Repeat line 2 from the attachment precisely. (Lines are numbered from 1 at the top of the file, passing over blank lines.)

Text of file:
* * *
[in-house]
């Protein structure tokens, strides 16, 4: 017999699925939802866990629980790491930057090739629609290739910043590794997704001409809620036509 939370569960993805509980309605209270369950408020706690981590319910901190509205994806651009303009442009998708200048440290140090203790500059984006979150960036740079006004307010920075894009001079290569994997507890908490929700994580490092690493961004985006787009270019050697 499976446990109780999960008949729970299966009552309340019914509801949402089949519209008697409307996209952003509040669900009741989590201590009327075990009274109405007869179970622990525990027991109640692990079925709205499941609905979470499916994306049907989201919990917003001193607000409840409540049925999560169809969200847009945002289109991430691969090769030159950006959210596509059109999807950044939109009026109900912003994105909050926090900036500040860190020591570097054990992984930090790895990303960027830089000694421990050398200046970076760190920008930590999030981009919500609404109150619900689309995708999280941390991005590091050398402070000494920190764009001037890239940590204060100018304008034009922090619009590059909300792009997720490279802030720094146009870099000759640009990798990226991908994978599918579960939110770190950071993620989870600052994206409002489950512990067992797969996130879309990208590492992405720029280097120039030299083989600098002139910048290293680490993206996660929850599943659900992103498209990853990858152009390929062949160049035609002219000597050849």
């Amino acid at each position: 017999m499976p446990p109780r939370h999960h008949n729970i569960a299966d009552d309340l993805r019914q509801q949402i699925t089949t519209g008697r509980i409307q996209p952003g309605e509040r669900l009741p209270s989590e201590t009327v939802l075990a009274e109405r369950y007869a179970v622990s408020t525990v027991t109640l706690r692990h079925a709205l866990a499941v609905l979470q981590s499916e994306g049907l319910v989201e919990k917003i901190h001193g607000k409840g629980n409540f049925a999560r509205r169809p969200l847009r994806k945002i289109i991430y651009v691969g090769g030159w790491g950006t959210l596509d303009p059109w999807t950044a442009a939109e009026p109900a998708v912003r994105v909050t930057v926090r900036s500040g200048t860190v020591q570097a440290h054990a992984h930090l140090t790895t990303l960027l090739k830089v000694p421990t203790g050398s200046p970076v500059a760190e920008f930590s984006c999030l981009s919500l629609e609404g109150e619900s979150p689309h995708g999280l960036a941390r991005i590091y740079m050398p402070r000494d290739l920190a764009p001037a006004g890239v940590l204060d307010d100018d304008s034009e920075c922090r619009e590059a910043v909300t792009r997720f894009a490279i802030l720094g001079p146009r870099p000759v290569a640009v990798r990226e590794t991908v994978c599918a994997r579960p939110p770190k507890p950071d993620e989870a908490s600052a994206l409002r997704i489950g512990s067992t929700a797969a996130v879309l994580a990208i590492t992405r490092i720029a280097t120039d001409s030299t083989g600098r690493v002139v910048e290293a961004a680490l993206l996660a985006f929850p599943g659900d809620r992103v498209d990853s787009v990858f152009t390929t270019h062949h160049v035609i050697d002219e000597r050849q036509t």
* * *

């Protein structure tokens, strides 16, 4: 017999699925939802866990629980790491930057090739629609290739910043590794997704001409809620036509 939370569960993805509980309605209270369950408020706690981590319910901190509205994806651009303009442009998708200048440290140090203790500059984006979150960036740079006004307010920075894009001079290569994997507890908490929700994580490092690493961004985006787009270019050697 499976446990109780999960008949729970299966009552309340019914509801949402089949519209008697409307996209952003509040669900009741989590201590009327075990009274109405007869179970622990525990027991109640692990079925709205499941609905979470499916994306049907989201919990917003001193607000409840409540049925999560169809969200847009945002289109991430691969090769030159950006959210596509059109999807950044939109009026109900912003994105909050926090900036500040860190020591570097054990992984930090790895990303960027830089000694421990050398200046970076760190920008930590999030981009919500609404109150619900689309995708999280941390991005590091050398402070000494920190764009001037890239940590204060100018304008034009922090619009590059909300792009997720490279802030720094146009870099000759640009990798990226991908994978599918579960939110770190950071993620989870600052994206409002489950512990067992797969996130879309990208590492992405720029280097120039030299083989600098002139910048290293680490993206996660929850599943659900992103498209990853990858152009390929062949160049035609002219000597050849």